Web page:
MANY OF THE CHILDREN THAT TRICK-OR-TREATED AROUND THE UPTOWN NEIGHBORHOOD SATURDAY DID SO IN STREET CLOTHES, WITH THE ODD DISNEY PRINCESS THROWN IN. AREA BUSINESSES AND A FEW HOMEOWNERS PASSED OUT CANDY TO THE KIDS.
Growing up, I was always a big fan of Halloween.
I’m not sure what excited me more – the ability to grasp my flair for the dramatic and dress up … or free candy.
Like most, I spent countless hours around Lakeover Subdivision – THE place to see and be seen for all New Hope tweens and teens. (Not to mention the best place to roam for sugary snacks.)
I’ve always imagined Halloween was like that everywhere. But the older I’ve gotten, I realize just how good we had it growing up.
Saturday evening, as I walked to and from the grocery store, I was treated to hundreds of kids in costumes flooding the Uptown neighborhood. A common sight, I’m sure for many.
But this trick-or-treat extravaganza was a little different from most.
They weren’t going door-to-door at the countless apartment buildings around the neighborhood, instead the ninjas, princesses and puppies were treated to candy from area businesses. It was odd to see the tykes – with their parents, of course – traipsing into liquor stores, bars, and even the largest tattoo parlor in the city, just for sweet goodness. (And yes, The Spot – one of the bars on Broadway – had a sign on its door welcoming kids in. I guess no ID was required.)
Later on, as I waited at my building for the kids to come, I finally realized I would have to go find them. So off Huxley – dressed as a skeleton – and I went to hand out candy. As I walked around my neighborhood, a big bowl of chocolate in my hand, I have to admit that I felt a little weird.
Growing up, we’re told never to take candy from strangers, and here I am walking up to kids offering treats. One mother told her kids that it was OK to take candy from me, as I had it in a bowl. (“They’re mad at me,” she said. “I took candy away from them a minute ago, but some woman just came up to us and pulled it out of her pocket – you can never be too safe.”) But me, who she said she had seen around the neighborhood a lot, and since I was always “dressed so nice,” it was cool if they took my Three Musketeers.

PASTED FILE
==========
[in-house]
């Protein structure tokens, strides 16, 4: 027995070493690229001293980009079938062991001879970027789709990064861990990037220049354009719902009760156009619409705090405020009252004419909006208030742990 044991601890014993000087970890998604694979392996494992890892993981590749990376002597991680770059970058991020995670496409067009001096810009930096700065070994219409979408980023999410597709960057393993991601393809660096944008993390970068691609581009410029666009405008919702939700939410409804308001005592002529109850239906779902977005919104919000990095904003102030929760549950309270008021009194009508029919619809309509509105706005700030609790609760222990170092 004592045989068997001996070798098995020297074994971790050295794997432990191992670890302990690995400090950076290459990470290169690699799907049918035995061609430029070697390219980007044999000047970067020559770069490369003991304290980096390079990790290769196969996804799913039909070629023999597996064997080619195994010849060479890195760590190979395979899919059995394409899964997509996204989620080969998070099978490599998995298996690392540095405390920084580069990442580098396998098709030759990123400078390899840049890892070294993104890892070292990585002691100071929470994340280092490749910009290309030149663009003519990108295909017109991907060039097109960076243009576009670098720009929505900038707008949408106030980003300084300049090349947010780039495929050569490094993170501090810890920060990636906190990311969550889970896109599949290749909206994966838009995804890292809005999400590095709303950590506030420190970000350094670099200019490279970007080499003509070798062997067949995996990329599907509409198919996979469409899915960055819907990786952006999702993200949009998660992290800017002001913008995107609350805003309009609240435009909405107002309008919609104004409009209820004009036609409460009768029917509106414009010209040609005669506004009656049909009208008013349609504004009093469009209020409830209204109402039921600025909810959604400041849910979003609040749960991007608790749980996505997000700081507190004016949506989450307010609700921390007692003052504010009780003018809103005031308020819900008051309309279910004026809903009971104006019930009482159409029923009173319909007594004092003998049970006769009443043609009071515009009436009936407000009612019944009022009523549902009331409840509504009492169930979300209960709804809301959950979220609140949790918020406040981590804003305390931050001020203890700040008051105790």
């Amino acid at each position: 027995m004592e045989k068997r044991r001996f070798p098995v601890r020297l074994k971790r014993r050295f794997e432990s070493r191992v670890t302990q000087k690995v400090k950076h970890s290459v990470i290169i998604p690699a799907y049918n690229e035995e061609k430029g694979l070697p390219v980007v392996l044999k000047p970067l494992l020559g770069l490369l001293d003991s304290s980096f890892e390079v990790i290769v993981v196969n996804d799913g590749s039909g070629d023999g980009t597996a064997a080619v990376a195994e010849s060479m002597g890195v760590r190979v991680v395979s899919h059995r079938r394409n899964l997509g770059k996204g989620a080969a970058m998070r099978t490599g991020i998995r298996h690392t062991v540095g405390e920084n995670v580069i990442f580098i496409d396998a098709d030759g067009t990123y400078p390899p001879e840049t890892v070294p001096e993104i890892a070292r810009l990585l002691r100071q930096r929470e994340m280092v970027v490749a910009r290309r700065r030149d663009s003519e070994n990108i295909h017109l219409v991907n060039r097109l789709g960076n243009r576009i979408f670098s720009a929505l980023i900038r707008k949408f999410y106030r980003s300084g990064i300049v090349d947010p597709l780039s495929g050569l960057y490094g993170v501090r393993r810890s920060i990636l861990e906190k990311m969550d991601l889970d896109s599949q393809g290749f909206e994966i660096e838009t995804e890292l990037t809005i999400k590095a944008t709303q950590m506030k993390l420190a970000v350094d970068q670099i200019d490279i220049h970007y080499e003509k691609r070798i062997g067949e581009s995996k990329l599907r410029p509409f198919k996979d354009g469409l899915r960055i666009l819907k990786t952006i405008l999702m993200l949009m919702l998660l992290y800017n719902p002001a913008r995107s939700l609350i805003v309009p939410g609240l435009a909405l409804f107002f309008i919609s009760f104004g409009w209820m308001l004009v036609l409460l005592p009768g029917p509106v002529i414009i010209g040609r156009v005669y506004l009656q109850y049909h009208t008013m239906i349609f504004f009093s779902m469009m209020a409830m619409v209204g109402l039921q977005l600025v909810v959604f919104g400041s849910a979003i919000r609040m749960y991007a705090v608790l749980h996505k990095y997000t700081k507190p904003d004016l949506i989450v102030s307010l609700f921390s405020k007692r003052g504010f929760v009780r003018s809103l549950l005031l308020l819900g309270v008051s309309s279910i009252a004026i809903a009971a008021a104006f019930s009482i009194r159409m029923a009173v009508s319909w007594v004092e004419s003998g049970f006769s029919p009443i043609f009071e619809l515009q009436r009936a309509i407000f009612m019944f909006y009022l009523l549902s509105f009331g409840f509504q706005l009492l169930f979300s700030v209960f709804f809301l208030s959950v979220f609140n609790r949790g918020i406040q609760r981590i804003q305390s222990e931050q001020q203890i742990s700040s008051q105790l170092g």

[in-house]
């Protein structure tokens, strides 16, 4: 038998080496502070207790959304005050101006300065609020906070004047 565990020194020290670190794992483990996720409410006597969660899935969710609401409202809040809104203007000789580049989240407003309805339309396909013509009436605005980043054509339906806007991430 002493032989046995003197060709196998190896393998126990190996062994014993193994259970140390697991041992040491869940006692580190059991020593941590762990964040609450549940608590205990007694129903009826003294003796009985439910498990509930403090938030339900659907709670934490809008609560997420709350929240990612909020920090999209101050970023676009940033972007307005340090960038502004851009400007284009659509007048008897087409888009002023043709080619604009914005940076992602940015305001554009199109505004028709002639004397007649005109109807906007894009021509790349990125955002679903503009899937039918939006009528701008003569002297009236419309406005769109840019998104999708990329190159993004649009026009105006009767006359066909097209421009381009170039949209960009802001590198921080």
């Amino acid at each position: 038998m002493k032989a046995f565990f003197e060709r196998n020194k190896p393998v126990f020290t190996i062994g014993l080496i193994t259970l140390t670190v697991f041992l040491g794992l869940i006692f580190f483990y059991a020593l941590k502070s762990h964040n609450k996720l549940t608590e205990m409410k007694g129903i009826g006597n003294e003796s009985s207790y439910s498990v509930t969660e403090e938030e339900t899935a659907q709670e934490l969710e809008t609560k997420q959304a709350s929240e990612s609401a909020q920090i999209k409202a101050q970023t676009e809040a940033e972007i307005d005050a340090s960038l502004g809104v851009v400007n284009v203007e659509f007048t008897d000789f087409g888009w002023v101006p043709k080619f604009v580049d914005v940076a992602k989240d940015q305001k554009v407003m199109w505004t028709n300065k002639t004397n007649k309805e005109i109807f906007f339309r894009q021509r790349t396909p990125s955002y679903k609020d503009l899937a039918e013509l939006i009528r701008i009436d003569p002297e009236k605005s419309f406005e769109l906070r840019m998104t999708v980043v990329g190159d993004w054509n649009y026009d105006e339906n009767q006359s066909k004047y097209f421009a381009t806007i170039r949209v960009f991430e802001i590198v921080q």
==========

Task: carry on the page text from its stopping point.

I had one woman ask if I was trick-or-treating, which was embarrassing. (Like I would dress up my dog and pimp him out so I could get free candy … OK, maybe I would …)
Then, there is the sadness that comes with Halloween in a some-what poor neighborhood.
Yes, there were the kids in full costume – store-bought cartoon characters, Disney darlings and the like. But most were dressed in street clothes or pajamas, some with masks, some without. Others had simply used make-up to draw lipstick and eye-liner circles on their faces – all in the name of “dressing up.”
On a lighter note, my Halloween got a little more exciting at 3:00 a.m. when I awoke to my upstairs neighbors trying to break into their apartment. Being a little bit of a busy-body, I went out in the hallway to see what all the banging was. Greeting me on the stairwell was a very, very drunk Julia Child and Cheerios coach Sue Sylvester. (a.k.a. Bill and Brent.)
Brent had already tried to scale the building, and was crying over an injured foot. Bill tried several times to break the back window, but to no avail. Needless to say two hours later – after three calls to locksmiths and one to the Sheridan Gardens’ condo board president – I got the guys back into their home, along with many embarrassed thank-yous and promises for dinner.
HUXLEY – DRESSED IN HIS SKELETON HOODIE – WALKED THE STREETS OF UPTOWN WITH ME TO HAND OUT CANDY. HALLOWEEN IS ALWAYS A GOOD TIME FOR HIM, AS HE LOVES WHEN KIDS STOP TO TALK TO HIM.